Diane Arbus, Nan Goldin & Peter Hujar
At Matthew Marks, Los Angeles (Through December 22, 2017)
Reviewed by Emily Nimptsch
As three supremely unconventional 20th century portrait photographers, Diane Arbus, Nan Goldin, and Peter Hujar are currently the subjects of an exhaustive, evocative and eponymous retrospective at Matthew Marks, Los Angeles.
With twenty-two poignant prints spanning sixty years proudly on display here, the viewer can detect the overwhelming similarities and differences between these widely adored artists. Although all three chose the same medium and subject, each photographer approached the human form and spirit in a completely unique manner. [Read more…]
On view at Matthew Marks, Los Angeles, are a selection of photographs from Nan Goldin’s hypnotic and haunting series, The Ballad of Sexual Dependency, which in its original format is a 48 minute slideshow documenting Goldin’s life in over 700 photographs and 30 songs, the text of which, those songs, acting as the narrative for the “film.”
In her introduction to the book, The Ballad of Sexual Dependency, Goldin writes:
I was eleven when my sister committed suicide. This was in 1965, when teenage suicide was a taboo subject. I was very close to my sister and aware of some of the forces that led her to choose suicide. I saw the role that her sexuality and its repression played in her destruction. [Read more…]
This is a sort of Cinderella story, if Cinderella was a 74 year-old man with a penchant for drawing fantastical landscapes, imaginary cars, trains and figures. William Hall may look like a character actor with Santa Claus on his resume, but he harbors an interior life that is far more unique than his appearance suggests. Outwardly there are no clues to imply the fullness of his imagination, nor his impressive talents, yet like the kernel of truth buried within any fable, his story reveals the strength of the human spirit in the face of adversity. [Read more…]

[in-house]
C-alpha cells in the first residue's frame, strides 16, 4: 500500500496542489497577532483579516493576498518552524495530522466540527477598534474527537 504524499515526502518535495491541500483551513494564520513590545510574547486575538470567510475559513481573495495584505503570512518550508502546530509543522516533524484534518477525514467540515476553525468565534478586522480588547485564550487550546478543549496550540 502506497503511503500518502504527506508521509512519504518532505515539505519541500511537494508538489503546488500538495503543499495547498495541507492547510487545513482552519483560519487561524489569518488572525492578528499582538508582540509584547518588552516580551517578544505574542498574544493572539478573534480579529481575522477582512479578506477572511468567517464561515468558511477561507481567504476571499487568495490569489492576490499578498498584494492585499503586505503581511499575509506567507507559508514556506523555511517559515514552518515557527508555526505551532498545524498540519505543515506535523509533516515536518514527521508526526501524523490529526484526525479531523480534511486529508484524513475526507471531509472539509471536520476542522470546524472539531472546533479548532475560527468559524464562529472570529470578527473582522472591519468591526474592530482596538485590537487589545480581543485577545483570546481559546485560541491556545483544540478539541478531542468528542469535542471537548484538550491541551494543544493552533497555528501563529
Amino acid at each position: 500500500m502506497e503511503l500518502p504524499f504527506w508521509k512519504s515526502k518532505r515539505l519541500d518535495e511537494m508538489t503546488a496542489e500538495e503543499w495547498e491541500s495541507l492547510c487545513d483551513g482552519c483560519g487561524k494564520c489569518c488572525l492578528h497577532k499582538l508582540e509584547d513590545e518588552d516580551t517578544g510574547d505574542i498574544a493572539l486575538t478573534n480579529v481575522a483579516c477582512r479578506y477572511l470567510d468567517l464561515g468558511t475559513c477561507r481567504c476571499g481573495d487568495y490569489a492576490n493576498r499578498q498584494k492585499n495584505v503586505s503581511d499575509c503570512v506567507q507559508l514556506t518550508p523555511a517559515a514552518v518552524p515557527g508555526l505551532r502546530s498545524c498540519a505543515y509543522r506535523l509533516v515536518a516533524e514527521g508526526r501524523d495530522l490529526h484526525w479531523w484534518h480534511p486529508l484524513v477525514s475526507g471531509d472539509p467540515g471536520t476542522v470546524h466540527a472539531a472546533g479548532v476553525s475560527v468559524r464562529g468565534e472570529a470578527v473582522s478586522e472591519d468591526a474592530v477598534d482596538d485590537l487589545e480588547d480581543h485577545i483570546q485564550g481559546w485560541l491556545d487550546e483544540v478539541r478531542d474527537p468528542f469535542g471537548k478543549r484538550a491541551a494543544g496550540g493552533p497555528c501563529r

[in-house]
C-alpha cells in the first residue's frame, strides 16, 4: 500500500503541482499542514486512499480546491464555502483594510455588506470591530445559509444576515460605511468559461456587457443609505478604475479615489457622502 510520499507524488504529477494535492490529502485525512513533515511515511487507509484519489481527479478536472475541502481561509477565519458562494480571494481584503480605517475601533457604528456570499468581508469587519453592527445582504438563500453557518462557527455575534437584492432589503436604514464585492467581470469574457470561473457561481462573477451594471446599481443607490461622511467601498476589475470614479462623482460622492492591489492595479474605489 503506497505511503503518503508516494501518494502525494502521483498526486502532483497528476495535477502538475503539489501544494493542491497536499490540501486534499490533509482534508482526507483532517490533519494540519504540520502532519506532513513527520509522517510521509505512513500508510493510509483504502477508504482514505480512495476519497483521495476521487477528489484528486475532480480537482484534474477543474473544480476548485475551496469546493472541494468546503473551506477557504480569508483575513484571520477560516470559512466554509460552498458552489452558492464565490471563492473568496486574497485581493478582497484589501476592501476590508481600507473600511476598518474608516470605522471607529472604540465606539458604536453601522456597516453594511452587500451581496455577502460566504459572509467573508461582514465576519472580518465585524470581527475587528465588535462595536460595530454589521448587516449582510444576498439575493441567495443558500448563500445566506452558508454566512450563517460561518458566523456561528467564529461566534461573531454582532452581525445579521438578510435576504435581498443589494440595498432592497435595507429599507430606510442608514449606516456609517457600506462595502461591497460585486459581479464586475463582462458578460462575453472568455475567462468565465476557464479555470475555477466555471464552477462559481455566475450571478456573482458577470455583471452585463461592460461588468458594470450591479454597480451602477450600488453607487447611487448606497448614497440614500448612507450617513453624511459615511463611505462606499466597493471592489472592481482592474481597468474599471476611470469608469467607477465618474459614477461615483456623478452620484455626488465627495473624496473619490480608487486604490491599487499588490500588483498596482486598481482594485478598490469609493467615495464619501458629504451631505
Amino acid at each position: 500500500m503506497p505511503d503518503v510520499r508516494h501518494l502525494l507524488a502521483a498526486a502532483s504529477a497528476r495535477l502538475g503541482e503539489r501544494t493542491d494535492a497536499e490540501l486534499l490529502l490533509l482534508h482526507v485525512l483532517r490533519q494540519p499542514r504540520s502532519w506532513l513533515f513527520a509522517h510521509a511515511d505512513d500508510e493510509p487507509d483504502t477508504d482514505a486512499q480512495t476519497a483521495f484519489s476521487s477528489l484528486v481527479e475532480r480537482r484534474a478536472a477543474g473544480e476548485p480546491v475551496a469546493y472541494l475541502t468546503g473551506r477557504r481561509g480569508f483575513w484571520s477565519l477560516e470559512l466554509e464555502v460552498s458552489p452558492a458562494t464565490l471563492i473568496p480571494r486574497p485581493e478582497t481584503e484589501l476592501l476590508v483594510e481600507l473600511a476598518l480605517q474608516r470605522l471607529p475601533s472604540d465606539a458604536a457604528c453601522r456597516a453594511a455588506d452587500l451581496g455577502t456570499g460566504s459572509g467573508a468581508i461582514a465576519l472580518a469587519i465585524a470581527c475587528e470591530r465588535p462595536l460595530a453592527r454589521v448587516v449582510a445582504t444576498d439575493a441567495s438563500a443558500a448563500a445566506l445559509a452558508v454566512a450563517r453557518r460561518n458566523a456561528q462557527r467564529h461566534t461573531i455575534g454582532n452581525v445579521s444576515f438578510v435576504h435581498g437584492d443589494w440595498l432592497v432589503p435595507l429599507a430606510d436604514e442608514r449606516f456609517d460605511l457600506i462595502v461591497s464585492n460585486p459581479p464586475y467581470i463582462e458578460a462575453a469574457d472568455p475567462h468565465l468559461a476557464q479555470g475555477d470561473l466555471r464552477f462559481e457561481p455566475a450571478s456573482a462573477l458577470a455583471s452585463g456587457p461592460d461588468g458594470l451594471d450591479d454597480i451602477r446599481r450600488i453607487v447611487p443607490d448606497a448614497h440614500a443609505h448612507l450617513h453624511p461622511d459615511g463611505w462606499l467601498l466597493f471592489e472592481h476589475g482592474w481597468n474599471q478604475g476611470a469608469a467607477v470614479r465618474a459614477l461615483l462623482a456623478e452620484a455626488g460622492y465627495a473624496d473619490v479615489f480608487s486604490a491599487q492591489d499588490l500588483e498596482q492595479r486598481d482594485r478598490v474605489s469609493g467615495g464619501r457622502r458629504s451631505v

1964. Richard Avedon and James Baldwin publish their spare yet radical treatise shot through to the arrow’s heart of America and much-adored Americana. Their collection, perhaps even more radically, was titled Nothing Personal, and nothing at the time could have been further from the blood-slaked truth. One can only imagine how so very personal, and how lacerating, these images must have been in the high epoch of Jim Crow, where the unsilenced shot of pistol, the swift stroke of knife, the snap of rope, the strike of skin-crackling fire were the unmitigated and unmediated means of cage-keeping of the day. This fall Taschen will republish a facsimile edition of Nothing Personal, with unpublished photographs and a new introduction by Pulitzer Prize-winning critic Hilton Als. Als’ introduction is excerpted below. An exhibition of images from Nothing Personal will be on view at Pace Gallery, NYC, from 17 November through 13 January, 2018.
by Richard Avedon and James Baldwin
Introduced by Hilton Als
I am about thirteen years old and my body and mind are carried along by the energy that thinking engenders in me—the nearly phosphorescent ideas and possibilities I find in books, looking at pictures, and whenever I visit a museum. Some of the photo books I covet the most can’t be checked out from the Brooklyn Public Library, so, day after day, I duck out of my junior high school, in Crown Heights, and, walking past the Brooklyn Museum, then through the Botanic Garden, I go to look at them in the stacks. [Read more…]
Ellen Gallagher: Accidental Records At Hauser & Wirth, Los Angeles (Through January 28, 2018) Reviewed by Emily Nimptsch
Expanding upon her seminal DeLuxe series (2004–05) as well as her intricately drawn Watery Ecstatic series (2001-2009), Rhode Island-born, Brooklyn and Rotterdam-based mixed-media artist and minimalist painter Ellen Gallagher’s newly opened exhibition, Ellen Gallagher: Accidental Records is currently making waves at Hauser & Wirth, Los Angeles, with her exploration of maritime themes. [Read more…]